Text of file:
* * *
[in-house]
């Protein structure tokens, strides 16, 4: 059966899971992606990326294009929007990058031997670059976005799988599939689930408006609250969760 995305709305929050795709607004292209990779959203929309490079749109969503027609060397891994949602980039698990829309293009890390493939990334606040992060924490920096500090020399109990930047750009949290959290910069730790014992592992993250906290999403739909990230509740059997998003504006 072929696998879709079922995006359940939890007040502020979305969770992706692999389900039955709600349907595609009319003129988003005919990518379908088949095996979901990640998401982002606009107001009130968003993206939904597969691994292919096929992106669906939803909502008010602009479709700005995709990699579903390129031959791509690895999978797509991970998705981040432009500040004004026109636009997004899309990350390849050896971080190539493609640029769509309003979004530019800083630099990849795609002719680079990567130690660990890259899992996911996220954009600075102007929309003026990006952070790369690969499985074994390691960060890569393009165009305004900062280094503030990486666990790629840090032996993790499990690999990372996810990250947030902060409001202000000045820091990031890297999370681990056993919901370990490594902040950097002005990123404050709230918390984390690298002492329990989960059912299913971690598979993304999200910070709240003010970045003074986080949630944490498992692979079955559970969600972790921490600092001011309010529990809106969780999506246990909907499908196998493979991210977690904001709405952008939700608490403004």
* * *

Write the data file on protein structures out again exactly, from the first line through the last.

[in-house]
């Protein structure tokens, strides 16, 4: 059966899971992606990326294009929007990058031997670059976005799988599939689930408006609250969760 995305709305929050795709607004292209990779959203929309490079749109969503027609060397891994949602980039698990829309293009890390493939990334606040992060924490920096500090020399109990930047750009949290959290910069730790014992592992993250906290999403739909990230509740059997998003504006 072929696998879709079922995006359940939890007040502020979305969770992706692999389900039955709600349907595609009319003129988003005919990518379908088949095996979901990640998401982002606009107001009130968003993206939904597969691994292919096929992106669906939803909502008010602009479709700005995709990699579903390129031959791509690895999978797509991970998705981040432009500040004004026109636009997004899309990350390849050896971080190539493609640029769509309003979004530019800083630099990849795609002719680079990567130690660990890259899992996911996220954009600075102007929309003026990006952070790369690969499985074994390691960060890569393009165009305004900062280094503030990486666990790629840090032996993790499990690999990372996810990250947030902060409001202000000045820091990031890297999370681990056993919901370990490594902040950097002005990123404050709230918390984390690298002492329990989960059912299913971690598979993304999200910070709240003010970045003074986080949630944490498992692979079955559970969600972790921490600092001011309010529990809106969780999506246990909907499908196998493979991210977690904001709405952008939700608490403004």